By Antony Daly – Security Analyst at PGI
The German utility company, RWE, announced last week that their Gundremmingen nuclear power plant had been infected with computer viruses including ‘W32.Ramnit’ and ‘Conficker’. RWE were at pains to point out that there was no threat to the facility due to it not being connected to the Internet and the malware concerned not targeted at ICS / SCADA systems. However, the system which was affected was associated with plant equipment used for moving nuclear fuel rods – hardly ideal. As a precaution, the plant operator shut down the plant. A move which wasn’t taken lightly one would expect and will result in significant reputational and financial damage.
Whilst many questions will be asked in the investigation going forward, one which will sit at the top of the pile will be how was the network infiltrated? Was it a new APT or a criminal mastermind? The answer is neither – it is believed it was an employee who plugged in a personal USB stick into the plant network after using it on the corporate network or on their personal machine at home.
Employee Education is Crucial
Could this have been avoided? Absolutely. Employee education is critical. As an employer, there is an expectation that duty of care is provided to your employees. There is a multitude of well-being programmes, drug and alcohol awareness programmes, and avoiding stress in the workplace and so on. Yet, when it comes to cyber security awareness, there tends to be a mindset of ‘another I.T. related issue – let’s just pay lip-service to it’. There needs to be a focussed effort on educating and training employees on the risks that they face when they log on to a computer and inadvertently browse to a suspect web page through a link or open an attachment from an untrusted source.
Using the above incident as an example, one employee has managed to shut down a nuclear plant’s nuclear rod handling system through the use of a USB transportation device. Undoubtedly, yes, they shouldn’t have done it and it highlights a worrying laissez-faire attitude to cyber security. However, the question that should be asked is ‘Why were they allowed to do it?’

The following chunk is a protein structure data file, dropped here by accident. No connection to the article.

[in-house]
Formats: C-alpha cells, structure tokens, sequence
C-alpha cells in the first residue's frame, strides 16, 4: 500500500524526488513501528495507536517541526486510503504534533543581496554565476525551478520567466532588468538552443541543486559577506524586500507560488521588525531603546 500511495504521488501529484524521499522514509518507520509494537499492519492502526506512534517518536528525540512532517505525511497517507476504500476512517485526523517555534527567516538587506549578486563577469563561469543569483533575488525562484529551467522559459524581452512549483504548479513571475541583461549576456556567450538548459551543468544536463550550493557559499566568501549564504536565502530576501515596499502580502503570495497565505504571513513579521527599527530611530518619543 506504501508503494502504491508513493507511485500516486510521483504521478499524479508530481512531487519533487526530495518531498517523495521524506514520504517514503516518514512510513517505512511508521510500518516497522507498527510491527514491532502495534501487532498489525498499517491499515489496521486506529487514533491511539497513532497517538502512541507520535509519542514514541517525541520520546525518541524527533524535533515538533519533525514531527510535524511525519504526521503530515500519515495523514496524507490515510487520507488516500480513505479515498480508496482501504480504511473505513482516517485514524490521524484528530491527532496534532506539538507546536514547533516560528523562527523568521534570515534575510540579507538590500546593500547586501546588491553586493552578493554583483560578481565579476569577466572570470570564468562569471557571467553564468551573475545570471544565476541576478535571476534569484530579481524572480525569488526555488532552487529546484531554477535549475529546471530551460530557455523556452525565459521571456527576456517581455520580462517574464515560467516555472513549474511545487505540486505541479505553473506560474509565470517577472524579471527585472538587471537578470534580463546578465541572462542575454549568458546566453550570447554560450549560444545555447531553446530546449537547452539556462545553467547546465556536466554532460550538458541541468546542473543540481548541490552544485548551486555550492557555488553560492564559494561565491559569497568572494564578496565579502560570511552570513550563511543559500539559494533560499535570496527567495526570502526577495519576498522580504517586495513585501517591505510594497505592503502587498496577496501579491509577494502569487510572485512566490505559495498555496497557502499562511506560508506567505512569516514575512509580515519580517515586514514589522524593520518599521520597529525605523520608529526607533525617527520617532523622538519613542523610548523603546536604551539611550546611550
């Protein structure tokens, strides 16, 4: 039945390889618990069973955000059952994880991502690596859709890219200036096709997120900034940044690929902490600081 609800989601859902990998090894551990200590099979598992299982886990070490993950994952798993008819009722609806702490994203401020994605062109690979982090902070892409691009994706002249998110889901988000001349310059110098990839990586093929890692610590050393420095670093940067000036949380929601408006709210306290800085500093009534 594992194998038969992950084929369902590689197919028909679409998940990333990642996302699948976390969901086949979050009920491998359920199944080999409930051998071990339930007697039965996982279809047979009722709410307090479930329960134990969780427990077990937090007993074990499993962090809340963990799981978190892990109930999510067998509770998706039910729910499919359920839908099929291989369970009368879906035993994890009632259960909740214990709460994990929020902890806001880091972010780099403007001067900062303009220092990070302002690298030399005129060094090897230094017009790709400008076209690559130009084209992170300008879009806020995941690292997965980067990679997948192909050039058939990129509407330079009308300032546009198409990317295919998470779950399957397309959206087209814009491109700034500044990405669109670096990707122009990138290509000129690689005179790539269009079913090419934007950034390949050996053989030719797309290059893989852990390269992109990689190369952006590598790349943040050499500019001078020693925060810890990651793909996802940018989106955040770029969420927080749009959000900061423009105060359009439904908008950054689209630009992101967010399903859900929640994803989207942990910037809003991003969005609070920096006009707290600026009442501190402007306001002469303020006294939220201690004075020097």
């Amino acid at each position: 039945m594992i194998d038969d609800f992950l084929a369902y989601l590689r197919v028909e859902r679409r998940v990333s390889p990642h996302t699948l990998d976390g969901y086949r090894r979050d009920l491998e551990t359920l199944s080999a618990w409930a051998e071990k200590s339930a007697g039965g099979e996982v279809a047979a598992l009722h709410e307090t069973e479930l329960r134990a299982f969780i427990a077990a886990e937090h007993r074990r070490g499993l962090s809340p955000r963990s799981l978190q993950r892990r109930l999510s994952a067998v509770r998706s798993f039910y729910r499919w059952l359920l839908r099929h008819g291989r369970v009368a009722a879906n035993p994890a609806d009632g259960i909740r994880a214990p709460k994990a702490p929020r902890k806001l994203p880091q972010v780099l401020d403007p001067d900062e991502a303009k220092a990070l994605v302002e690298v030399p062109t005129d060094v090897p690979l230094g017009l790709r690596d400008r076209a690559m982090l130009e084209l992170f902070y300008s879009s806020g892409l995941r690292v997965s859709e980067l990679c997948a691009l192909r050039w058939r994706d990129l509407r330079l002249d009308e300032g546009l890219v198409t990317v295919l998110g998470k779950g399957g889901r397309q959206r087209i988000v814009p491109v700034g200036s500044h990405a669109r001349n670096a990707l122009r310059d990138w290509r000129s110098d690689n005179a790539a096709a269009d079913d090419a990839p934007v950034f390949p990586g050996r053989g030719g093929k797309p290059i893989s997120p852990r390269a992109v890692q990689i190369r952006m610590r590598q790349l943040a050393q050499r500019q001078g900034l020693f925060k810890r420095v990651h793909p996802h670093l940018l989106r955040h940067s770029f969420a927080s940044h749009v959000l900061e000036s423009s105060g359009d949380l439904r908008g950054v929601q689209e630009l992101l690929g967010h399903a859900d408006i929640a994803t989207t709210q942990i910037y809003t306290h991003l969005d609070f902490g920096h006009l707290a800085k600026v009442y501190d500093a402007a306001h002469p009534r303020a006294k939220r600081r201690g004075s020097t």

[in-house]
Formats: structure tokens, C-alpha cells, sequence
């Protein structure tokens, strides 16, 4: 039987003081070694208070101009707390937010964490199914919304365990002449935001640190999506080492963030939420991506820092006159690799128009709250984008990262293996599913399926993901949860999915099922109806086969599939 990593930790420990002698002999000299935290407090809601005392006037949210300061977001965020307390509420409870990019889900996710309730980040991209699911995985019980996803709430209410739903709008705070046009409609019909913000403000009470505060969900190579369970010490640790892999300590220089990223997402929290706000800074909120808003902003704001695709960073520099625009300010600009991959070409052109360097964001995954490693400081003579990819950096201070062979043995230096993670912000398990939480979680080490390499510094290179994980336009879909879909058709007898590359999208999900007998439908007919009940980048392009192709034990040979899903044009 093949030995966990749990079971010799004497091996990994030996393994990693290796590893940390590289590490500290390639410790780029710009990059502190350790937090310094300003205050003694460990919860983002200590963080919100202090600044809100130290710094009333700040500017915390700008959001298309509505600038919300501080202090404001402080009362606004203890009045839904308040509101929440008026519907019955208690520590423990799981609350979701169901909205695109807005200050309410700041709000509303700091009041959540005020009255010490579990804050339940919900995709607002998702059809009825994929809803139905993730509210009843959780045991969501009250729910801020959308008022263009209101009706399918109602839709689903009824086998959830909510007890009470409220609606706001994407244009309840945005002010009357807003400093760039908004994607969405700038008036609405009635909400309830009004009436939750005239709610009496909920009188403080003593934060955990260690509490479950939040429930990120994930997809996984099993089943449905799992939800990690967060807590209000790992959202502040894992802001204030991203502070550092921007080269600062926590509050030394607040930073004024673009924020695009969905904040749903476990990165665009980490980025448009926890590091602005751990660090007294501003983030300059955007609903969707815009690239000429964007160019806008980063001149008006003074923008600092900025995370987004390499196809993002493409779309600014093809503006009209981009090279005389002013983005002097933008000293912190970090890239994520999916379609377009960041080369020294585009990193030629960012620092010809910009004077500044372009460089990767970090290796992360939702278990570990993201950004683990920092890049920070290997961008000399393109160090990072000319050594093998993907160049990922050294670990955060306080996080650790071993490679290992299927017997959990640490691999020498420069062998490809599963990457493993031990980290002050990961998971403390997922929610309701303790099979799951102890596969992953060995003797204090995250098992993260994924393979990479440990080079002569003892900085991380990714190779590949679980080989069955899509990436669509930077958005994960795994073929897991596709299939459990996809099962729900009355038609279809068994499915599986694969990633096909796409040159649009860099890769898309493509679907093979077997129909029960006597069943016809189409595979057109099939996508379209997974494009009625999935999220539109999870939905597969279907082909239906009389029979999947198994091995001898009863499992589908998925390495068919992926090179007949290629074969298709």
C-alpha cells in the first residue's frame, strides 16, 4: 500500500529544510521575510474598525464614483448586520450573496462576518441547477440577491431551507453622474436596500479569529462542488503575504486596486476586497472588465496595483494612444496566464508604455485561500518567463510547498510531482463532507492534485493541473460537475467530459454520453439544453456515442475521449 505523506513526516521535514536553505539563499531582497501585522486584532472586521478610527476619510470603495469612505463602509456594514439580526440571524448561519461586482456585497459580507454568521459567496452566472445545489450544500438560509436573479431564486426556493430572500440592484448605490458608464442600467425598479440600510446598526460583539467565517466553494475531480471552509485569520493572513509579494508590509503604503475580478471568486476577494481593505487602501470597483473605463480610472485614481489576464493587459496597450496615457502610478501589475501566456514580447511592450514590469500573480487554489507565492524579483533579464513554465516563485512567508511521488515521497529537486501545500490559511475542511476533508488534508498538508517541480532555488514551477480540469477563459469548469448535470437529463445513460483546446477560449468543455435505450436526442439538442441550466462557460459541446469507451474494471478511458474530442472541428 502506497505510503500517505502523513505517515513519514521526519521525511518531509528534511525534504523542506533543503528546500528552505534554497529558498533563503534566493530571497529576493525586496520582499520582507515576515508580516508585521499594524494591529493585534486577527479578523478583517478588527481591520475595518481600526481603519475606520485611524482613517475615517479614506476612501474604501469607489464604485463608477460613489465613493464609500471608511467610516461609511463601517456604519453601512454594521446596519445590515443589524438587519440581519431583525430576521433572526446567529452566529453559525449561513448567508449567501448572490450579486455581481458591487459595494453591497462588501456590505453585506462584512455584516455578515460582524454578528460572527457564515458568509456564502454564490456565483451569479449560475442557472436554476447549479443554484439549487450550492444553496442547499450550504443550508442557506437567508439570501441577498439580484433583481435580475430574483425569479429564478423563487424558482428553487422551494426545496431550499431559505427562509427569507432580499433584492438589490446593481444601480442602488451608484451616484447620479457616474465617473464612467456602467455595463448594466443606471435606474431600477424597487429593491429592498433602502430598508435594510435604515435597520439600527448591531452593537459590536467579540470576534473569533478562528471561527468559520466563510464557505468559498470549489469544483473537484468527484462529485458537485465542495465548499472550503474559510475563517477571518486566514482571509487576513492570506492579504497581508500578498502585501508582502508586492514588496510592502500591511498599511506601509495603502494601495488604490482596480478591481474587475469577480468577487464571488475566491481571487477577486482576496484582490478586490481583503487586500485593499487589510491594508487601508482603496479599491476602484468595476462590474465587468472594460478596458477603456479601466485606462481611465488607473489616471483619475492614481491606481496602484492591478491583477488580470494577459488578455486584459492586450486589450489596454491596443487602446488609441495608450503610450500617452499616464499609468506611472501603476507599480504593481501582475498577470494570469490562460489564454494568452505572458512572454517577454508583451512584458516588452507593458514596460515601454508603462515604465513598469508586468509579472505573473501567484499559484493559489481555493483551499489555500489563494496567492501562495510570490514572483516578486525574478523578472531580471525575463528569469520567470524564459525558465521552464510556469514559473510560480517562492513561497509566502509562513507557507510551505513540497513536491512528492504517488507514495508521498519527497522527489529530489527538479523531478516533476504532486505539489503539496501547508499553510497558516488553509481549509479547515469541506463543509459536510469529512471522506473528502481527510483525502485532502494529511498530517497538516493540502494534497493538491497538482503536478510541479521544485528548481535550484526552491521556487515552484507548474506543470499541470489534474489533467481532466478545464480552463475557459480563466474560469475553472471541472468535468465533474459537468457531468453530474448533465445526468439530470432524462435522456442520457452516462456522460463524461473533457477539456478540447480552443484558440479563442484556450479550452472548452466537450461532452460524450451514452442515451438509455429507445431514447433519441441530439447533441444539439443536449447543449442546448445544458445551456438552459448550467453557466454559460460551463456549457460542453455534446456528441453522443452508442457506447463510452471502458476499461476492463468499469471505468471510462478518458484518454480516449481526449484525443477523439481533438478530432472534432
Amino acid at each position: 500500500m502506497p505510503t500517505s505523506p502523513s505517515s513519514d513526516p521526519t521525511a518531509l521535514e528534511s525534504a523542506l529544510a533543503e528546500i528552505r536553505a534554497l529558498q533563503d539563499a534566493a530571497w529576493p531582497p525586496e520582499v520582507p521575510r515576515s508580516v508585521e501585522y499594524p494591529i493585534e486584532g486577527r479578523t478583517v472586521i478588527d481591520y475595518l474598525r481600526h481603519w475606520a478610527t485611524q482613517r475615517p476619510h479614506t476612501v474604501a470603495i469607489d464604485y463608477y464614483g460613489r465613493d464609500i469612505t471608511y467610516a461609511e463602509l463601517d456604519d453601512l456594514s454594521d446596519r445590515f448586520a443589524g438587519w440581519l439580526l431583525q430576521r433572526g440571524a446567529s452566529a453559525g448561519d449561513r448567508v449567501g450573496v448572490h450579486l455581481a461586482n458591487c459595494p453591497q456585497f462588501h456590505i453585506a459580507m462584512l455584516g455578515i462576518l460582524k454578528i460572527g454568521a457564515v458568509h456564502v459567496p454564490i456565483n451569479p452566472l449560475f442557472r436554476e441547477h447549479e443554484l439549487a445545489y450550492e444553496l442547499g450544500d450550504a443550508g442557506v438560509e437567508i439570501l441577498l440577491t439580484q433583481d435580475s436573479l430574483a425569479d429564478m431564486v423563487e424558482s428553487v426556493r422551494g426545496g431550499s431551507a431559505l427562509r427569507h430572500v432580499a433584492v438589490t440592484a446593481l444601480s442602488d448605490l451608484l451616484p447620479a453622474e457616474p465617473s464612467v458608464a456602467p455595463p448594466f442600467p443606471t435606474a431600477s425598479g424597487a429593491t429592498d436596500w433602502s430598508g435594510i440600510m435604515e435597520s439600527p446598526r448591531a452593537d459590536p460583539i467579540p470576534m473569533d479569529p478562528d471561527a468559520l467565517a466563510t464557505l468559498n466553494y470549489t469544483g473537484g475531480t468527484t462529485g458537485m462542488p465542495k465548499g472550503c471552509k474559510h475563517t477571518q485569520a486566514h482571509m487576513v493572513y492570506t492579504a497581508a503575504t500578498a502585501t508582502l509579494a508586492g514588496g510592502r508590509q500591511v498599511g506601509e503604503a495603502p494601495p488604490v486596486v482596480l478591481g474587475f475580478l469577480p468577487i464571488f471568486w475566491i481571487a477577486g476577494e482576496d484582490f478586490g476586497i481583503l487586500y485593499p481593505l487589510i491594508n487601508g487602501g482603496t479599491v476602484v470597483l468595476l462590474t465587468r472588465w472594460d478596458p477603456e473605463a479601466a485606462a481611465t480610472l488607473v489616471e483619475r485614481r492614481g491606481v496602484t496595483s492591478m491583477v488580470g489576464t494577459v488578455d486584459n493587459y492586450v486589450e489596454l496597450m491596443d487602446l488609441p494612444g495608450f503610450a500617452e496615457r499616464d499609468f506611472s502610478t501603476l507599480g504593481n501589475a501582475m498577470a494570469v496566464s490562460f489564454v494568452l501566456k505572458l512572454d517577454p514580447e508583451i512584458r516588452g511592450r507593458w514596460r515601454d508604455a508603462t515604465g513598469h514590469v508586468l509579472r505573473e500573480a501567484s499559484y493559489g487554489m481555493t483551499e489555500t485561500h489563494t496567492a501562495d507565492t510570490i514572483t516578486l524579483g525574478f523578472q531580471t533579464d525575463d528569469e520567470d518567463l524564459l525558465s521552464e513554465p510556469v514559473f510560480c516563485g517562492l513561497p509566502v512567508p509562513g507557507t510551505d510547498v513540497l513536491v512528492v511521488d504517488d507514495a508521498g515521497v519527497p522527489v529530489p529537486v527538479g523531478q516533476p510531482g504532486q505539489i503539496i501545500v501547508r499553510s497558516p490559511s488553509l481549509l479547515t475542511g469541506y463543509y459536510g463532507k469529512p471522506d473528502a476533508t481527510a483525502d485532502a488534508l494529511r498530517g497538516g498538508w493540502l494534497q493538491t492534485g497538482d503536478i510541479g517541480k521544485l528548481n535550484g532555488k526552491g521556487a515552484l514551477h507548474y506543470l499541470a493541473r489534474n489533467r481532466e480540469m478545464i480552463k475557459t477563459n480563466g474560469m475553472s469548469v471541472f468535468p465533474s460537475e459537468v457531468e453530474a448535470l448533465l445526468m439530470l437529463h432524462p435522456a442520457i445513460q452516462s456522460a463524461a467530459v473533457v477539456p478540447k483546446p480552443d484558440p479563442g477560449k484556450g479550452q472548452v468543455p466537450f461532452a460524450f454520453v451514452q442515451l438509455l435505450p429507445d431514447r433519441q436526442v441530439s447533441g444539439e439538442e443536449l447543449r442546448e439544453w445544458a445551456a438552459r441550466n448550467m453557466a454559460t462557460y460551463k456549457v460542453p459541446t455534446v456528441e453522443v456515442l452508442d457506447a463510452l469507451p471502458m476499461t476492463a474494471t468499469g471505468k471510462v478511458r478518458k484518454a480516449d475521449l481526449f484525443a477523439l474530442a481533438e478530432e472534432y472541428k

Employee education is critical. Recent research by CompTIA has indicated that the top cyber risks include human error and inadequate user education. I’m not suggesting for one second that a company as large as RWE do not have an acceptable user policy for their various systems. If there was such a policy in place and the employee breached it, then little sympathy will be given to the employee concerned. The use of such policies will greatly reduce the chances of contamination through the use of USB transportation devices.
However, this incident raises more questions other than was there an acceptable use policy in place? In an air-gapped system, is there a real business requirement for allowing external transportation devices to be connected to your Operational Technology networks? Indeed, one of NIST (National Institute of Standards and Technology)'s cyber security framework sections calls for access control to protect assets.
Whilst it is very easy to sit here and preach about what could have been done differently, it is of more benefit to take away the lessons learned and ask yourself some questions on the state of your own networks. Do you really have a critical business requirement for allowing external storage devices to be connected to your networks (including Operational Technology networks)? Have you got an effective employee cyber security awareness programme in place? Is it tailored to suit all employee levels including contractors and employees who don’t use a computer terminal for their day to day work and is it classified as mandated regular training?
Ask the Experts
If you have answered no to any of the above, don’t panic – speak to an expert on how you can rectify any shortcomings and educate and train your workforce to be more cyber aware. Whilst it is very easy to take the path of least resistance when it comes to cyber security, don’t make life more difficult than necessary by doing so. Can you afford to be the next case study?